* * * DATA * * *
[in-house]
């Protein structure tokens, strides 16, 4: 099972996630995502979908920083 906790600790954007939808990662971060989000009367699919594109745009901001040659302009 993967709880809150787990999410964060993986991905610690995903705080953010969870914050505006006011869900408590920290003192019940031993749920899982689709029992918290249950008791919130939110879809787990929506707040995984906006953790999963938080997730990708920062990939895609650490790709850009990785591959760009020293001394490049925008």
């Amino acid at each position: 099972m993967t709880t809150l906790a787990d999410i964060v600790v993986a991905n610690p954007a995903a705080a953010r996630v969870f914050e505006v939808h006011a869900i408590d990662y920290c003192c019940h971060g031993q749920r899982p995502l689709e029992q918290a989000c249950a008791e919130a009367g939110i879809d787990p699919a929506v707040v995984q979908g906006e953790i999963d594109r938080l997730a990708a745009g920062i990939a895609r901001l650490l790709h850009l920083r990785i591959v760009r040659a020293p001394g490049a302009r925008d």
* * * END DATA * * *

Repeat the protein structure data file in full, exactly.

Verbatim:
[in-house]
């Protein structure tokens, strides 16, 4: 099972996630995502979908920083 906790600790954007939808990662971060989000009367699919594109745009901001040659302009 993967709880809150787990999410964060993986991905610690995903705080953010969870914050505006006011869900408590920290003192019940031993749920899982689709029992918290249950008791919130939110879809787990929506707040995984906006953790999963938080997730990708920062990939895609650490790709850009990785591959760009020293001394490049925008």
């Amino acid at each position: 099972m993967t709880t809150l906790a787990d999410i964060v600790v993986a991905n610690p954007a995903a705080a953010r996630v969870f914050e505006v939808h006011a869900i408590d990662y920290c003192c019940h971060g031993q749920r899982p995502l689709e029992q918290a989000c249950a008791e919130a009367g939110i879809d787990p699919a929506v707040v995984q979908g906006e953790i999963d594109r938080l997730a990708a745009g920062i990939a895609r901001l650490l790709h850009l920083r990785i591959v760009r040659a020293p001394g490049a302009r925008d």